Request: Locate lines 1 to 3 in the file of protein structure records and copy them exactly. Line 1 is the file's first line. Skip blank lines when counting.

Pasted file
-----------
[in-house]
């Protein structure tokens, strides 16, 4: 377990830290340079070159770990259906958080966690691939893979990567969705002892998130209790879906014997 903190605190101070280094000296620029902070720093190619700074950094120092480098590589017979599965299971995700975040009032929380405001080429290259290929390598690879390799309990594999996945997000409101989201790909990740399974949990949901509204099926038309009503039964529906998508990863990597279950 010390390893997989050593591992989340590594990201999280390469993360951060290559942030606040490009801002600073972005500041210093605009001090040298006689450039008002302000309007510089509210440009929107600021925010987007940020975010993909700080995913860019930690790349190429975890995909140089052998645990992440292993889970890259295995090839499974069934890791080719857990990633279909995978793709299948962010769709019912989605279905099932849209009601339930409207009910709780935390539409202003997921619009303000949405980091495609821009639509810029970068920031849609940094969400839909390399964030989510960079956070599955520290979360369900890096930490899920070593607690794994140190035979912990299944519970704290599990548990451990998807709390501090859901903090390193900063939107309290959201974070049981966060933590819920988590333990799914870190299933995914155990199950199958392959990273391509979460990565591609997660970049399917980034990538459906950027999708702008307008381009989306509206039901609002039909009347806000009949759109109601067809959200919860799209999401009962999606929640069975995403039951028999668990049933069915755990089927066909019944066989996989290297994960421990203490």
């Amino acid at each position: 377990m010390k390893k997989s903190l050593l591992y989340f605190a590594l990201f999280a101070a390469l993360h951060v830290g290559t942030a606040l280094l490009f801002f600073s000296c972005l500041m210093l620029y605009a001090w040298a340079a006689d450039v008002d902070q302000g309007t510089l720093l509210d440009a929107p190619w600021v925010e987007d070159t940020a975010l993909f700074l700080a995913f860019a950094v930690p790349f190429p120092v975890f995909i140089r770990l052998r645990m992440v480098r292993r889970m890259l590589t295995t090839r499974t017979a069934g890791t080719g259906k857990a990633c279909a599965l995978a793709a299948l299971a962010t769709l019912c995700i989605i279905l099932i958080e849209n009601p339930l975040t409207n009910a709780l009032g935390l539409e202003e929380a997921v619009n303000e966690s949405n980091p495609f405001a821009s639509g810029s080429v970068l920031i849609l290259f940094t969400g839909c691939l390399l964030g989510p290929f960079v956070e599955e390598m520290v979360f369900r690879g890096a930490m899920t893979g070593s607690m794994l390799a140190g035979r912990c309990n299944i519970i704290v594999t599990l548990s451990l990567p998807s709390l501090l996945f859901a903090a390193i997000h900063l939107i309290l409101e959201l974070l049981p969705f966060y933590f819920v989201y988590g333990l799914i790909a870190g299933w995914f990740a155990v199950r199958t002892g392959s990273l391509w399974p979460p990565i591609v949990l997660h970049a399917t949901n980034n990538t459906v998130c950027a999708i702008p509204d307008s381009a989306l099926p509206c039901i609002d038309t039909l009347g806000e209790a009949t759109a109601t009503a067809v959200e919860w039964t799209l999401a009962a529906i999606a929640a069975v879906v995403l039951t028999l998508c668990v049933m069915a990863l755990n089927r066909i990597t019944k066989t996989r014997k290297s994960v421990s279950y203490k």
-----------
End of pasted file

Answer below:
[in-house]
């Protein structure tokens, strides 16, 4: 377990830290340079070159770990259906958080966690691939893979990567969705002892998130209790879906014997 903190605190101070280094000296620029902070720093190619700074950094120092480098590589017979599965299971995700975040009032929380405001080429290259290929390598690879390799309990594999996945997000409101989201790909990740399974949990949901509204099926038309009503039964529906998508990863990597279950 010390390893997989050593591992989340590594990201999280390469993360951060290559942030606040490009801002600073972005500041210093605009001090040298006689450039008002302000309007510089509210440009929107600021925010987007940020975010993909700080995913860019930690790349190429975890995909140089052998645990992440292993889970890259295995090839499974069934890791080719857990990633279909995978793709299948962010769709019912989605279905099932849209009601339930409207009910709780935390539409202003997921619009303000949405980091495609821009639509810029970068920031849609940094969400839909390399964030989510960079956070599955520290979360369900890096930490899920070593607690794994140190035979912990299944519970704290599990548990451990998807709390501090859901903090390193900063939107309290959201974070049981966060933590819920988590333990799914870190299933995914155990199950199958392959990273391509979460990565591609997660970049399917980034990538459906950027999708702008307008381009989306509206039901609002039909009347806000009949759109109601067809959200919860799209999401009962999606929640069975995403039951028999668990049933069915755990089927066909019944066989996989290297994960421990203490």
């Amino acid at each position: 377990m010390k390893k997989s903190l050593l591992y989340f605190a590594l990201f999280a101070a390469l993360h951060v830290g290559t942030a606040l280094l490009f801002f600073s000296c972005l500041m210093l620029y605009a001090w040298a340079a006689d450039v008002d902070q302000g309007t510089l720093l509210d440009a929107p190619w600021v925010e987007d070159t940020a975010l993909f700074l700080a995913f860019a950094v930690p790349f190429p120092v975890f995909i140089r770990l052998r645990m992440v480098r292993r889970m890259l590589t295995t090839r499974t017979a069934g890791t080719g259906k857990a990633c279909a599965l995978a793709a299948l299971a962010t769709l019912c995700i989605i279905l099932i958080e849209n009601p339930l975040t409207n009910a709780l009032g935390l539409e202003e929380a997921v619009n303000e966690s949405n980091p495609f405001a821009s639509g810029s080429v970068l920031i849609l290259f940094t969400g839909c691939l390399l964030g989510p290929f960079v956070e599955e390598m520290v979360f369900r690879g890096a930490m899920t893979g070593s607690m794994l390799a140190g035979r912990c309990n299944i519970i704290v594999t599990l548990s451990l990567p998807s709390l501090l996945f859901a903090a390193i997000h900063l939107i309290l409101e959201l974070l049981p969705f966060y933590f819920v989201y988590g333990l799914i790909a870190g299933w995914f990740a155990v199950r199958t002892g392959s990273l391509w399974p979460p990565i591609v949990l997660h970049a399917t949901n980034n990538t459906v998130c950027a999708i702008p509204d307008s381009a989306l099926p509206c039901i609002d038309t039909l009347g806000e209790a009949t759109a109601t009503a067809v959200e919860w039964t799209l999401a009962a529906i999606a929640a069975v879906v995403l039951t028999l998508c668990v049933m069915a990863l755990n089927r066909i990597t019944k066989t996989r014997k290297s994960v421990s279950y203490k």